Mobile advertising is coming of age—at last. This year, it led the rise in total U.S. ad spending, with brands and publishers shelling out 83 percent more on smartphones and tablets than they did in 2013, according to eMarketer. That’s an increase of $8.4 billion.
With the average consumer now spending nearly three hours per day on a smartphone, marketers have discovered that the best place to engage consumers is via mobile.
Given the uptick in mobile ad spending, one would assume that most brands are creating highly engaging, relevant, and effective mobile campaigns. Sadly, that is not always the case. However, the brands that are succeeding with mobile follow five golden rules.
Rule 1: Mobile Should Not Be A Separate Entity In The Marketing Mix
Brands that “get” mobile integrate it within their overall marketing/media mix along with broadcast TV, radio, print, and digital. Case in point: Unilever. (Note: Unilever is a SessionM client.) Its integrated approach uses broadcast TV to drive brand awareness, while leveraging mobile to drive location-based sales and instant connections with consumers. It also makes sure that its mobile ads are contextual and relevant to what the consumer needs at a given point in time—whether it’s the best deal or a specific product at Wegmans. Conversely, brands that fail with mobile use it as a sidecar, employing pop-ups and banner ads that are irrelevant to consumer needs, as well as highly annoying.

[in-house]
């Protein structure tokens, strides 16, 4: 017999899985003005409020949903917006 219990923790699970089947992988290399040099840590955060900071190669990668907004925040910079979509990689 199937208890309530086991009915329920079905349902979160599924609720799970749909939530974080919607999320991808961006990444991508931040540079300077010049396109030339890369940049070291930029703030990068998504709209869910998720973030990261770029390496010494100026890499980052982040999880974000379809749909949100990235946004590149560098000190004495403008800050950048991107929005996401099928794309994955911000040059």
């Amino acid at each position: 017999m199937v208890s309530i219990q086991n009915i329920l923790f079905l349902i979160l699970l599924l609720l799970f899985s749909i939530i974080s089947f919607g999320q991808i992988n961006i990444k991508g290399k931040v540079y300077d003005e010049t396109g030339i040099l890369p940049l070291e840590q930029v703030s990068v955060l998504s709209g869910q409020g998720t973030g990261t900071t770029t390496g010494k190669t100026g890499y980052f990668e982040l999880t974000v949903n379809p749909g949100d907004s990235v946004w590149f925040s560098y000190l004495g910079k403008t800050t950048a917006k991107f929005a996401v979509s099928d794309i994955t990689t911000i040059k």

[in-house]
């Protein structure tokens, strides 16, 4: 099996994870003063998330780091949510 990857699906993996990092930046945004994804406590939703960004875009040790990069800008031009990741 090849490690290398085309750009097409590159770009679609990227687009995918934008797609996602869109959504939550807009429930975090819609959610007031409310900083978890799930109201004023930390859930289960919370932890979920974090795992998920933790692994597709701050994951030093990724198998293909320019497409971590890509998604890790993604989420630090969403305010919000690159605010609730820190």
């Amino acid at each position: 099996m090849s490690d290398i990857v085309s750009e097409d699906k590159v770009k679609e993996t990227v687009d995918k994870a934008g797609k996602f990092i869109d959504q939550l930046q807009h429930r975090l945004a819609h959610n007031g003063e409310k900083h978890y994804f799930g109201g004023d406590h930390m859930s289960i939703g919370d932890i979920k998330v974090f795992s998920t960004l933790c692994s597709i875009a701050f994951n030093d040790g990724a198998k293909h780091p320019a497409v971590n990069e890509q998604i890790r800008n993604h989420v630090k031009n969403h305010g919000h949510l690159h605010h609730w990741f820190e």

Rule 2: Location Is Everything
Ford is another brand that understands the consumer mind-set when it comes to mobile. In a recent mobile campaign, the automaker targeted mobile users who had identified themselves as in the market to buy a car and. Ford encouraged them to test-drive new cars in exchange for branded content and offers that are relevant to their lifestyles—and ultimately tracks the number of vehicles sold at any given location. Like Unilever, Ford uses upper-funnel activities to build greater awareness of its new cars, but pulls the mobile lever to corral consumers to locations where they can buy their products.
Rule 3: Loyalty Is King
Dunkin’ Donuts has had great success with mobile by implementing a loyalty program called Perks. By taking a page from the gaming industry, Dunkin’ Donuts created a mobile check-in app that rewards consumers every time they check into a store, bestowing them with free coffee, products, or discounts on future purchases. According to Forrester Research, more than 70 percent of consumers will engage with a mobile ad if they know that they will receive some type of tangible reward. Since implementing this mobile loyalty campaign in 2012, Dunkin’ Donuts has realized a 24 percent increase in in-store sales alone.
Rule 4: It’s About Time
Immediacy must be part of the mobile consumer experience; you must fulfill consumer expectations very quickly on mobile or else you will lose them. Rental car company Uber set a very high bar—its mobile app guarantees a pick-up within five minutes, and today’s consumers expect that level of service. This puts brick-and-mortar retailers, such as Staples, on notice. While Staples introduced a mobile app that allows consumers to order office supplies via their smartphones and then pick them up at a local store two hours later, it failed to meet the customer expectation of instantaneous response–especially when consumers can order the same supplies from Amazon and have the goods conveniently delivered to their doorsteps in less than six hours.